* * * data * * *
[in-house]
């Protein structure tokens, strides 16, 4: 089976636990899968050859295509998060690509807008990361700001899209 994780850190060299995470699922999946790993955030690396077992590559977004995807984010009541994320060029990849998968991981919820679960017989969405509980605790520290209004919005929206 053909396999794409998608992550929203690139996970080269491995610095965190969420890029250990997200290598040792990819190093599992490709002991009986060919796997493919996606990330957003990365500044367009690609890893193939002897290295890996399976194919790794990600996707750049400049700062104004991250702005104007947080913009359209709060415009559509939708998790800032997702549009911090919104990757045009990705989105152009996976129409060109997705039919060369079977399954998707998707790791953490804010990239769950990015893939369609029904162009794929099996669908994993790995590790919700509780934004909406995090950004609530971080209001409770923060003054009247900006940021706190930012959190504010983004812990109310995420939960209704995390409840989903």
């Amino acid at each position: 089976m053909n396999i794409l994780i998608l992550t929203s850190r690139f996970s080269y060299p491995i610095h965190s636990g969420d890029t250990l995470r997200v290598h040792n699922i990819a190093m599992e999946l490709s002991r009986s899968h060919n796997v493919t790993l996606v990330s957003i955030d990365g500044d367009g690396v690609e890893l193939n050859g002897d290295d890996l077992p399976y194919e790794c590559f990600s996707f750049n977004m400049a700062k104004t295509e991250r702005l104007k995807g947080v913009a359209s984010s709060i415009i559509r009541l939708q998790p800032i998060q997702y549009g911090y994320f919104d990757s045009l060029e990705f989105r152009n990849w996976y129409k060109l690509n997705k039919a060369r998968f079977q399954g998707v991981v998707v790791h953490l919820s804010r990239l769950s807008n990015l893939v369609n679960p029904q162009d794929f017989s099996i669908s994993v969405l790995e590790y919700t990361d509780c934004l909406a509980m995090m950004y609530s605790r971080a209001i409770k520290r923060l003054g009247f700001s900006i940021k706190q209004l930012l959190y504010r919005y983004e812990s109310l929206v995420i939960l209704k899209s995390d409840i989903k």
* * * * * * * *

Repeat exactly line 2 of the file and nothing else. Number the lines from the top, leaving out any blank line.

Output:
């Protein structure tokens, strides 16, 4: 089976636990899968050859295509998060690509807008990361700001899209 994780850190060299995470699922999946790993955030690396077992590559977004995807984010009541994320060029990849998968991981919820679960017989969405509980605790520290209004919005929206 053909396999794409998608992550929203690139996970080269491995610095965190969420890029250990997200290598040792990819190093599992490709002991009986060919796997493919996606990330957003990365500044367009690609890893193939002897290295890996399976194919790794990600996707750049400049700062104004991250702005104007947080913009359209709060415009559509939708998790800032997702549009911090919104990757045009990705989105152009996976129409060109997705039919060369079977399954998707998707790791953490804010990239769950990015893939369609029904162009794929099996669908994993790995590790919700509780934004909406995090950004609530971080209001409770923060003054009247900006940021706190930012959190504010983004812990109310995420939960209704995390409840989903």